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While gambling addicts are disproportionately male, the number of women seeking treatment has doubled in the past five years. In summary, it’s easy to revert to long-held assumptions about what women prefer to do and how frequently they gamble, but when we delve deeper we can get a more complete picture of what motivates women to gamble, how different products appeal to them, and how gambling fits into their everyday lives.

 

The purpose of this article is to explore the various ways that women gamble, as well as the impact that their gambling, or the gambling of others, has on them

 

What is the gambling behaviour of women?

 

Over the years, the number of women gambling online has risen by over 50%. This is double the growth rate of men over the same time period. 

 

Gambling rates are highest among women aged 35-54, with younger and older groups participating at lower rates. Lotteries and scratch cards are universally popular, but there has been an increase in younger women also playing fruit machines and playing slot machines in gaming centres and arcades privately with their friends.   

 

In addition, the popularity of online gambling is increasing among women of all ages, particularly those over 35. The majority of women are moving away from playing the National Lottery in person, and instead are playing them online.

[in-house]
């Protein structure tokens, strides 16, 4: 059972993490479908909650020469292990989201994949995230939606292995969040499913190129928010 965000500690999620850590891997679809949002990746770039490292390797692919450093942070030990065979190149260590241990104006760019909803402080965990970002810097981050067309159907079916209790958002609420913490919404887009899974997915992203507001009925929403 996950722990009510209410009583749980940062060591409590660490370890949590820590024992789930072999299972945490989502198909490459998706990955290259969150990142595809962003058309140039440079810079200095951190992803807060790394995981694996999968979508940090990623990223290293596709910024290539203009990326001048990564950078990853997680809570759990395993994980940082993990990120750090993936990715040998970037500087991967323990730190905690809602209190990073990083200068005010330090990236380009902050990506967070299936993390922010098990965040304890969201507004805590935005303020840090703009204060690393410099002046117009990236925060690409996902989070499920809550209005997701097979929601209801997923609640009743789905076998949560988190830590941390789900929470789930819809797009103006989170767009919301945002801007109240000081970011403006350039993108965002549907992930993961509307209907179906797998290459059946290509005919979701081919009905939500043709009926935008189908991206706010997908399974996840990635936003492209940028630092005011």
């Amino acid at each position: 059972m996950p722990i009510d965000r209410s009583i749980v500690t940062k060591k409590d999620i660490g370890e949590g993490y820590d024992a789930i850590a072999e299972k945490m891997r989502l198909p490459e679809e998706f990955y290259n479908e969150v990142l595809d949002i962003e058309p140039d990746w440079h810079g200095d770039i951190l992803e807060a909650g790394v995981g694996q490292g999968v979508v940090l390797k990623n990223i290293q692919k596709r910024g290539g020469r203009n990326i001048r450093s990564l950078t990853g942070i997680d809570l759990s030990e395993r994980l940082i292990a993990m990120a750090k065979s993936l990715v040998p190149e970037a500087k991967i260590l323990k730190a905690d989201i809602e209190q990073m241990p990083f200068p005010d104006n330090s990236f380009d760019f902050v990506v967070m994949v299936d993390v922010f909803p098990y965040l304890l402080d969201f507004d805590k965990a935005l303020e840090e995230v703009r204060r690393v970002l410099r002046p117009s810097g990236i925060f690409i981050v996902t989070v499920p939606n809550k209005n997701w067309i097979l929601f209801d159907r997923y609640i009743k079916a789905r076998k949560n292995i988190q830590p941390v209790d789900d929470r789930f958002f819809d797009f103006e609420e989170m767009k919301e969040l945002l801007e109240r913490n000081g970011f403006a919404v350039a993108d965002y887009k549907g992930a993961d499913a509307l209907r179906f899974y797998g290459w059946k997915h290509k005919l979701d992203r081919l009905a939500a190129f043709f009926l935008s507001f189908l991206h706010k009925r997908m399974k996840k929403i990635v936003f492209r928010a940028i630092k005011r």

What is their motive for gambling?

 

It is no secret that people enjoy playing online gambling games such as slots and casinos as a way to relax and enjoy some ‘me time’ – whether it is during a break at work, or at the end of a busy day – but there are many different reasons why women gamble. 

 

Gambling is often an opportunity for women to be sociable and enjoy time with friends. Activities such as gambling at casinos, going to bingo and playing games at arcades provide the opportunity to have fun while gambling. 

 

Gambling effects on women

 

For women, gambling harm is associated with a number of negative impacts that are significantly higher than for men. In a study by Gambleaware, more women than men say that their gambling has contributed to mental health issues such as stress and anxiety. Despite this, almost 40% of individuals will refrain from seeking help due to shame or stigma.

 

 

Getting help 

 

As part of our Gambling Treatment service, funded by GambleAware, we have developed a standard pathway that encompasses 5 key stages of treatment, with each stage being tailored to the individual needs of the person.

 

Here at Parkland Place we aim to address your gambling addiction and any associated underlying social and psychological issues and trauma. 

 

If you are concerned about your gambling, or have a loved one struggling, can contact us today for advice and support.